Heal-all (Prunella vulgaris) is a circumboreal herb that is native to the temperate regions throughout the northern hemisphere.

Notice that the largest proportion of herbs that I work with I use in relatively low quantities. Some of these are herbs that I feel are indispensable in my practice but I can't harvest them in sufficient quantities, either because large populations aren't very common in this area, or because they are difficult to harvest in quantity. A good example of the latter is heal-all (Prunella vulgaris). This herb is very common, but it's a small herb and the portion that we harvest is very small as well (the flower spike and first pair of leaves) which makes it difficult to harvest in quantity. Like many herbs from the mint family, it is also fairly low density due to lots of air spaces in its tissues. This makes the harvested portion even lighter than a similar amount of some other herbs. I know that it is important for me to have this herb available, so I keep it on hand and use it sparingly. The other herbs in the low quantity group tend to be specialized herbs that are used for very specific applications. I really need them when I need them, but not very often. They add a significant level of versatility to my practice.

The 62 herbs that I use in moderate to large quantities are the herbs that I use more than 90% of the time. Theoretically, I could base my whole practice on these herbs. Most herbalists have a small group of herbs that they use the most. I recommend to my graduating students that they begin their practice using about 50-60 herbs that they feel most drawn to and then branch out from there as they gain more experience. It means that they need to know their herbs very well so that they can treat virtually any person that comes their way. Fortunately, herbs are not as limited as you might think from the general herbal literature. They tend to be very versatile, having dozens of properties and hundreds of applications.

Common purple coneflower (Echinacea purpurea) is a native of central North America. I have established a wild population on the land where I live.

Because I make all of the medicines myself and harvest almost all of them as well, I have to devote a considerable amount of time to this part of my work. Their is usually a fairly narrow window when an herb is ready to be harvested, typically a few days to a couple of weeks. During that time I have to harvest whatever amount of each herb that I will need to prepare enough tincture to last me at least a year, which is when I will next be able to harvest it (actually enough for 15 months because I allow at least 3 months for a tincture to macerate before pressing it). With roots and rhizomes there's more flexibility. They can be harvested any time from when their aerial parts have almost completely died back until the ground freezes. Also, whereas the aerial parts of herbs need to be macerated withing a couple of hours of being harvested (for some herbs less), roots and rhizomes can be stored in a cool place for a couple of days as long as they remain moist and they aren't washed until we are ready to process them. This is great because they are a lot more work to harvest! They need to be dug up, washed and allowed to dry before we can use them to make a tincture. Being able to spread the work out over a couple of days makes it a bit easier. I can spend one day travelling and digging up several herbs and the next couple of days processing them.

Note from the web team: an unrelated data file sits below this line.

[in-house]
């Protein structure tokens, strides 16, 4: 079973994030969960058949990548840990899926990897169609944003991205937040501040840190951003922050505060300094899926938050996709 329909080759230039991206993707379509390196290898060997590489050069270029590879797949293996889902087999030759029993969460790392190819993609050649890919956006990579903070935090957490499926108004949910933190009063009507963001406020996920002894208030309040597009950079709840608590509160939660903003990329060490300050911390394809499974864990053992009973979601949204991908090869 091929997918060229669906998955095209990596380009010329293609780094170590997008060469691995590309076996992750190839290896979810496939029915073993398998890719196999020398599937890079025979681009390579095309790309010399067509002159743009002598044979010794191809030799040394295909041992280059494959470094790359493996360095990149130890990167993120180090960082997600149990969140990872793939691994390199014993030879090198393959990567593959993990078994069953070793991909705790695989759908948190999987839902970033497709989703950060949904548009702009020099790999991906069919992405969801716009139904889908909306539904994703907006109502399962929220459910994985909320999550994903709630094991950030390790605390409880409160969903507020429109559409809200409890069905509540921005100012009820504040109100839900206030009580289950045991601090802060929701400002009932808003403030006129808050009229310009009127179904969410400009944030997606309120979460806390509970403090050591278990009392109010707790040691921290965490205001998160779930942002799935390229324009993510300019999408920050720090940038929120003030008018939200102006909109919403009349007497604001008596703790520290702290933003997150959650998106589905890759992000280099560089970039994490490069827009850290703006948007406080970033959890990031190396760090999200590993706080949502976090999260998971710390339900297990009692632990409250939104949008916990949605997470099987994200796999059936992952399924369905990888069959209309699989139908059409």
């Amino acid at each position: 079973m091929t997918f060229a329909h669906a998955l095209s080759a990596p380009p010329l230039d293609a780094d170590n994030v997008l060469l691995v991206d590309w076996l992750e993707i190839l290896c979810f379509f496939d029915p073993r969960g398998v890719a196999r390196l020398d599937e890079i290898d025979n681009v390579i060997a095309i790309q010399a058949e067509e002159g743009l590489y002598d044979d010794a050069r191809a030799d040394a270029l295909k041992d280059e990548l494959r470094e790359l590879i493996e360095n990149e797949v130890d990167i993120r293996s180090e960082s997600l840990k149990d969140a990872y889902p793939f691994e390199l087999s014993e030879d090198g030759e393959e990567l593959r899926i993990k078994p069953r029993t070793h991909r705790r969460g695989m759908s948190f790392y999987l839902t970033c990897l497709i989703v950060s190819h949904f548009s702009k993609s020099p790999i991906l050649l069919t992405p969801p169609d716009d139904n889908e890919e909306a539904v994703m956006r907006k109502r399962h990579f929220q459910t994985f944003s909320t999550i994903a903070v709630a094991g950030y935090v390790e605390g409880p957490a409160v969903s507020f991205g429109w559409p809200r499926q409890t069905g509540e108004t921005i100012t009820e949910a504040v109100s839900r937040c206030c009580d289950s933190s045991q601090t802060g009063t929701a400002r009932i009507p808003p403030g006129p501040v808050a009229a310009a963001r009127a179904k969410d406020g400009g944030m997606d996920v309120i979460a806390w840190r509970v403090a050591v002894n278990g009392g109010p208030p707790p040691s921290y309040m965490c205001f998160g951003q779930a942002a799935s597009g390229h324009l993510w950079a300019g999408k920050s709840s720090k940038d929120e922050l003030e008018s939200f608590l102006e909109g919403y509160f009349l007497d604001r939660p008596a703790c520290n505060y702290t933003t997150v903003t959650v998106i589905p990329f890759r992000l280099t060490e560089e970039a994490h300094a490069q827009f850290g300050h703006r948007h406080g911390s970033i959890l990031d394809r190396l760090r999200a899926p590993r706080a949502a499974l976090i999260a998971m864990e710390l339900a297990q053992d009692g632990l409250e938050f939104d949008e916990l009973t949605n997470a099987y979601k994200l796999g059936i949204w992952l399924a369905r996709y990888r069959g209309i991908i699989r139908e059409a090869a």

I schedule clinics on Thursdays. Typically, I see 5-7 clients per day. However, when I am travelling a lot I need to schedule the odd Wednesday clinic in and my client load goes up to 7-8 people per day. Until last June, I also had a student clinic scheduled every second Saturday. In order to be able to prepare enough tinctures to meet my needs, I spend about one day per week harvesting the medicines from mid April to mid May; two days per week from mid May to mid June; three days per week from mid June to the end of July; two days per week in August; one day per week in September and October; and then it's back up to two days per week in November. All of this needs to be coordinated with the weather and the rest of my life! Among other things, in recent years my work has required me to travel a lot during the time of year when I am doing all of my harvesting. That means that I have to harvest even more days during the weeks that I'm not travelling. To be able to accomplish this, during harvesting season I have to minimize the amount of days that I have a fixed schedule, such as clinic days and scheduled classes and workshops. During the peak harvesting season when I am not travelling I do my best to allow four to five days per week when I have nothing in particular scheduled so that I can head out on a moments notice whenever the herbs and the weather align! Fortunately, a lot of the work that I do is flexible and can be scheduled around my harvesting days. Also, the advanced students who are completing the clinical part of their program are required to harvest and prepare some tinctures for their student clinic. It only amounts to a small percentage of what they use, but it does reduce my work load a bit. Now that the clinical portion of the program is organized differently, no tinctures are required for the student clinic until the new version of the student clinic begins in a couple of years. This will reduce my load for awhile as well, but it also means that I am making them all myself.